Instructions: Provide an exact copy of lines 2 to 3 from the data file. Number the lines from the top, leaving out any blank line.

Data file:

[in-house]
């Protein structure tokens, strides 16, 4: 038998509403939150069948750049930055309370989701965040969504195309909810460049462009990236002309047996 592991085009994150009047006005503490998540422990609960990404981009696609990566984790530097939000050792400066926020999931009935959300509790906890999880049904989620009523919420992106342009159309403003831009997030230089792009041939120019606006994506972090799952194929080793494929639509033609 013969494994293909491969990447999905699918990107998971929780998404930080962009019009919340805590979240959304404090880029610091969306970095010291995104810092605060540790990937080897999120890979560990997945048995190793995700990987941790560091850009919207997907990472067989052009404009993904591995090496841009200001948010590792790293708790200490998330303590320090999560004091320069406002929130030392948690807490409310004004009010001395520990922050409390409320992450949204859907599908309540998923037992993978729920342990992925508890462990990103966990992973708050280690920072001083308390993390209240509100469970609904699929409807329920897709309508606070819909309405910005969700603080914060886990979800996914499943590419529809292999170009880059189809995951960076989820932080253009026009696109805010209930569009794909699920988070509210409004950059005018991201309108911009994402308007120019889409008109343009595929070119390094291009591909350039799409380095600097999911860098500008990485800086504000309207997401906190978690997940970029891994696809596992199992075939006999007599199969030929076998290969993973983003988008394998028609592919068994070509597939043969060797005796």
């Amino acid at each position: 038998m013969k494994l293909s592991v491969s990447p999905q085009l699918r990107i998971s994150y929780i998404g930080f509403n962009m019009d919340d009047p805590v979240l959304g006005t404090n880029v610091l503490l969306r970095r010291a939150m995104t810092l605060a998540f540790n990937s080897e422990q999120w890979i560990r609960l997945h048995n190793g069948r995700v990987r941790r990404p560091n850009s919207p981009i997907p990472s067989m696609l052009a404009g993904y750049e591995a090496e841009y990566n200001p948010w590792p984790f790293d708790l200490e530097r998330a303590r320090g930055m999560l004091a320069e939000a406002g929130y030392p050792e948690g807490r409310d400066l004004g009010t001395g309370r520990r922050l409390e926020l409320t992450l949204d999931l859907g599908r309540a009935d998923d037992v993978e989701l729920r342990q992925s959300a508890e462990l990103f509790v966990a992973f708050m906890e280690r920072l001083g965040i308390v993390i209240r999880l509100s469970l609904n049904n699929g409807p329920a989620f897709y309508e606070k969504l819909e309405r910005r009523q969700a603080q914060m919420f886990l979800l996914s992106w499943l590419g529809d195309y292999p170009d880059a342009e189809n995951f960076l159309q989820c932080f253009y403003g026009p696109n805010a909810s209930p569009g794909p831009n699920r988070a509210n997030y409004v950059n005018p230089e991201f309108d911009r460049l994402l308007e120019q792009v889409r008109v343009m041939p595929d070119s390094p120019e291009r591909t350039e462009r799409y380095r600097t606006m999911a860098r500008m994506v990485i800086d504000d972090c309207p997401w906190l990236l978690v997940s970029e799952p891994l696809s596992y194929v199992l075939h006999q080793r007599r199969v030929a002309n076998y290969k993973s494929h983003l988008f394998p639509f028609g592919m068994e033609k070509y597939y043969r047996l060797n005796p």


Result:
């Protein structure tokens, strides 16, 4: 038998509403939150069948750049930055309370989701965040969504195309909810460049462009990236002309047996 592991085009994150009047006005503490998540422990609960990404981009696609990566984790530097939000050792400066926020999931009935959300509790906890999880049904989620009523919420992106342009159309403003831009997030230089792009041939120019606006994506972090799952194929080793494929639509033609 013969494994293909491969990447999905699918990107998971929780998404930080962009019009919340805590979240959304404090880029610091969306970095010291995104810092605060540790990937080897999120890979560990997945048995190793995700990987941790560091850009919207997907990472067989052009404009993904591995090496841009200001948010590792790293708790200490998330303590320090999560004091320069406002929130030392948690807490409310004004009010001395520990922050409390409320992450949204859907599908309540998923037992993978729920342990992925508890462990990103966990992973708050280690920072001083308390993390209240509100469970609904699929409807329920897709309508606070819909309405910005969700603080914060886990979800996914499943590419529809292999170009880059189809995951960076989820932080253009026009696109805010209930569009794909699920988070509210409004950059005018991201309108911009994402308007120019889409008109343009595929070119390094291009591909350039799409380095600097999911860098500008990485800086504000309207997401906190978690997940970029891994696809596992199992075939006999007599199969030929076998290969993973983003988008394998028609592919068994070509597939043969060797005796």
């Amino acid at each position: 038998m013969k494994l293909s592991v491969s990447p999905q085009l699918r990107i998971s994150y929780i998404g930080f509403n962009m019009d919340d009047p805590v979240l959304g006005t404090n880029v610091l503490l969306r970095r010291a939150m995104t810092l605060a998540f540790n990937s080897e422990q999120w890979i560990r609960l997945h048995n190793g069948r995700v990987r941790r990404p560091n850009s919207p981009i997907p990472s067989m696609l052009a404009g993904y750049e591995a090496e841009y990566n200001p948010w590792p984790f790293d708790l200490e530097r998330a303590r320090g930055m999560l004091a320069e939000a406002g929130y030392p050792e948690g807490r409310d400066l004004g009010t001395g309370r520990r922050l409390e926020l409320t992450l949204d999931l859907g599908r309540a009935d998923d037992v993978e989701l729920r342990q992925s959300a508890e462990l990103f509790v966990a992973f708050m906890e280690r920072l001083g965040i308390v993390i209240r999880l509100s469970l609904n049904n699929g409807p329920a989620f897709y309508e606070k969504l819909e309405r910005r009523q969700a603080q914060m919420f886990l979800l996914s992106w499943l590419g529809d195309y292999p170009d880059a342009e189809n995951f960076l159309q989820c932080f253009y403003g026009p696109n805010a909810s209930p569009g794909p831009n699920r988070a509210n997030y409004v950059n005018p230089e991201f309108d911009r460049l994402l308007e120019q792009v889409r008109v343009m041939p595929d070119s390094p120019e291009r591909t350039e462009r799409y380095r600097t606006m999911a860098r500008m994506v990485i800086d504000d972090c309207p997401w906190l990236l978690v997940s970029e799952p891994l696809s596992y194929v199992l075939h006999q080793r007599r199969v030929a002309n076998y290969k993973s494929h983003l988008f394998p639509f028609g592919m068994e033609k070509y597939y043969r047996l060797n005796p």